as being a Balanced Scorecard.Although it helps focus managers' attention on strategic issues and the management of theimplementation of strategy, it is important to remember that the Balanced Scorecard itself has no rolein the formation of strategy. In fact, Balanced Scorecards can comfortably co-exist with strategicplanning systems and other tools.Original methodologyThe earliest Balanced Scorecards comprised simple tables broken into four sections - typically these"perspectives" were labeled "Financial", "Customer", "Internal Business Processes", and "Learning & Growth". Designing the Balanced Scorecard required selecting five or six good measures for eachperspective.Many authors have since suggested alternative headings for these perspectives, and also suggestedusing either additional or fewer perspectives. These suggestions were notably triggered by arecognition that different but equivalent headings would yield alternative sets of measures. The majordesign challenge faced with this type of Balanced Scorecard is justifying the choice of measures made."Of all the measures you could have chosen, why did you choose these?" This common question ishard to ask using this type of design process. If users are not confident that the measures within the Balanced Scorecard are well chosen, they will have less confidence in the information it provides.Although less common, these early-style Balanced Scorecards are still designed and used today.In short, early-style Balanced Scorecards are hard to design in a way that builds confidence that theyare well designed. Because of this, many are abandoned soon after completion.Improved methodologyIn the mid 1990s, an improved design method emerged. In the new method, measures are selectedbased on a set of "strategic objectives" plotted on a "strategic linkage model" or "strategy map". Withthis modified approach, the strategic objectives are typically distributed across a similar set of "perspectives", as is found in the earlier designs, but the design question becomes slightly lessabstract.Managers have to identify five or six goals within each of the perspectives, and then demonstratesome inter-linking between these goals by plotting causal links on the diagram. Having reached someconsensus about the objectives and how they inter-relate, the Balanced Scorecard is devised bychoosing suitable measures for each objective. This type of approach provides greater contextual justification for the measures chosen, and is generally easier for managers to work through. This styleof Balanced Scorecard has been commonly used since 1996 or so.Several design issues still remain with this enhanced approach to Balanced Scorecard design, but ithas been much more successful than the design approach it superseded.In the late 1990s, the design approach had evolved yet again. One problem with the "2nd generation"design approach described above was that the plotting of causal links amongst twenty or so medium-term strategic goals was still a relatively abstract activity. In practice it ignored the fact that
Balanced Score Card -www.viplavkambli.com
 
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opportunities to intervene, to influence strategic goals are, and need to be anchored in the "now;" incurrent and real management activity. Secondly, the need to "roll forward" and test the impact of these goals necessitated the creation of an additional design instrument; the Vision or DestinationStatement. This device was a statement of what "strategic success," or the "strategic end-state"looked like. It was quickly realised, that if a Destination Statement was created at the beginning of the design process then it was much easier to select strategic Activity and Outcome objectives torespond to it. Measures and targets could then be selected to track the achievement of theseobjectives.In 2007, the 4th Generation was evolved in the work by Hannabarger, Buchman and Economy. Theycreated linkages between the Strategic, Operational and Tactical levels within organizations throughScorecards and Dashboards that provide drill down / up capability to identify sources and root causesfor under-performing scorecard metrics. Soon after this work, Kaplan and Norton revised theirapproach and acknowledged it had lacked the ability to give focus on measures to the here and now,day-to-day operational and tactical levels within organizations that the Hannabarger, Buchman andEconomy work provides.PopularityKaplan and Norton found that companies are using Balanced Scorecards to:Drive strategy execution;Clarify strategy and make strategy operational;Identify and align strategic initiatives;Link budget with strategy;Align the organization with strategy;Conduct periodic strategic performance reviews to learn about and improve strategy.In 1997, Kurtzman found that 64 percent of the companies questioned were measuring performancefrom a number of perspectives in a similar way to the Balanced Scorecard.Balanced Scorecards have been implemented by government agencies, military units, business unitsand corporations as a whole, non-profit organizations, and schools.Many examples of Balanced Scorecards can be found via Web searches. However, adapting oneorganization's Balanced Scorecard to another is generally not advised by theorists, who believe thatmuch of the benefit of the Balanced Scorecard comes from the implementation method. Indeed, itcould be argued that many failures in the early days of Balanced Scorecard could be attributed to thisproblem, in that early Balanced Scorecards were often designed remotely by consultants. Managersdid not trust, and so failed to engage with and use these measure suites created by people lackingknowledge of the organisation and management responsibility.Variants, alternatives and criticismsSince the late 1990s, various alternatives to the Balanced Scorecard have emerged, such as ThePerformance Prism, Results Based Management and Third Generation Balanced Scorecard. These toolsseek to solve some of the remaining design issues, in particular issues relating to the design of sets of Balanced Scorecards to use across an organization, and issues in setting targets for the measuresselected.Applied Information Economics (AIE) has been researched as an alternative to Balanced Scorecards.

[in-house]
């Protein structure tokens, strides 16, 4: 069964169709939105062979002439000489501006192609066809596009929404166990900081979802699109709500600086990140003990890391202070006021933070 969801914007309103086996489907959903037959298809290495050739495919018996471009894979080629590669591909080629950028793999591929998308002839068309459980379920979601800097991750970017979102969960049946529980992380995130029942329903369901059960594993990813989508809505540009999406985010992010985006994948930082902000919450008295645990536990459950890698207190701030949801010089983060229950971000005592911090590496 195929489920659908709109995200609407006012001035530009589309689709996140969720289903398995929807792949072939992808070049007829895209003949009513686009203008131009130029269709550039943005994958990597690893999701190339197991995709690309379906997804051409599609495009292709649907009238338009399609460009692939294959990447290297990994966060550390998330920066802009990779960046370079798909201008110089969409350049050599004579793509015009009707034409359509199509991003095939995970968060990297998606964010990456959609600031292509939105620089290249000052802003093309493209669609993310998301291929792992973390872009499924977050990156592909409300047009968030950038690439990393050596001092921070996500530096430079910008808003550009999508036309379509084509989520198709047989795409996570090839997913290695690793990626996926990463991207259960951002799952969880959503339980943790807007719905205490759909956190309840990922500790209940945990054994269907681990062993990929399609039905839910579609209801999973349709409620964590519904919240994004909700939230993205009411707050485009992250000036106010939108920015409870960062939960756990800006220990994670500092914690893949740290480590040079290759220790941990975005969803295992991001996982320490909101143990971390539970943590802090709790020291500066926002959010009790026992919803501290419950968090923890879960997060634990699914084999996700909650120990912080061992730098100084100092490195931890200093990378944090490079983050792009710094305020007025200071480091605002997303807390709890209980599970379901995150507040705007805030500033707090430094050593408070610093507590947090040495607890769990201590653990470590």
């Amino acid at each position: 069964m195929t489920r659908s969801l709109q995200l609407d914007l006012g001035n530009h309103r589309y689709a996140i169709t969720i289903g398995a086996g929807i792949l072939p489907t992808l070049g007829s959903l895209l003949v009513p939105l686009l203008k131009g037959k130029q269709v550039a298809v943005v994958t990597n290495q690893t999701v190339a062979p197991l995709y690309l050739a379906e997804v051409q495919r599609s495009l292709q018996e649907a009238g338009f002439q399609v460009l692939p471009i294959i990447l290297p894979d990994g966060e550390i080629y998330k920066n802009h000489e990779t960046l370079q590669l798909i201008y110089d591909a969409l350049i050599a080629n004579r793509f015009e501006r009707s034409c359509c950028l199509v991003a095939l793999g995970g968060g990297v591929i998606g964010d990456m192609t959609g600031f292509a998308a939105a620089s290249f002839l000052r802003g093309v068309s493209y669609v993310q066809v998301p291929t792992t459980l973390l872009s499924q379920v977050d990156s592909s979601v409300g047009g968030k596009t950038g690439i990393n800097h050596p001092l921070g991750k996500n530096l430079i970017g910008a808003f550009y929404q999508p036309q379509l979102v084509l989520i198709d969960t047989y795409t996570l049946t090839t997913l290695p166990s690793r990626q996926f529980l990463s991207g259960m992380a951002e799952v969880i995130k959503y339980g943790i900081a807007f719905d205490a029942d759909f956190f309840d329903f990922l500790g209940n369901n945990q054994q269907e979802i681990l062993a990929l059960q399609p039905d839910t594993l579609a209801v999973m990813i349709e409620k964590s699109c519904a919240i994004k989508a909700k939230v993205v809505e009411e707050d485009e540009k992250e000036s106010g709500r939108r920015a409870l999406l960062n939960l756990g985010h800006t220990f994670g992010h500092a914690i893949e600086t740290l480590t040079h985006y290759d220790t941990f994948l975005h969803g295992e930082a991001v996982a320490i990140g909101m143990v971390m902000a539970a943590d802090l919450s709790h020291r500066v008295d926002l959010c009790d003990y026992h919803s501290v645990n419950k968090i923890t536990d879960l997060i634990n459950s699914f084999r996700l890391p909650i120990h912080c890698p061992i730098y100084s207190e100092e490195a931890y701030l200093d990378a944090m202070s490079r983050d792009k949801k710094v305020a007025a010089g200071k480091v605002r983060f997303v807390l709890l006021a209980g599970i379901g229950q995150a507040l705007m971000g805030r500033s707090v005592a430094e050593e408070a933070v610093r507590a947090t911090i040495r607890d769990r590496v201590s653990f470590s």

Balanced Score Card -www.viplavkambli.com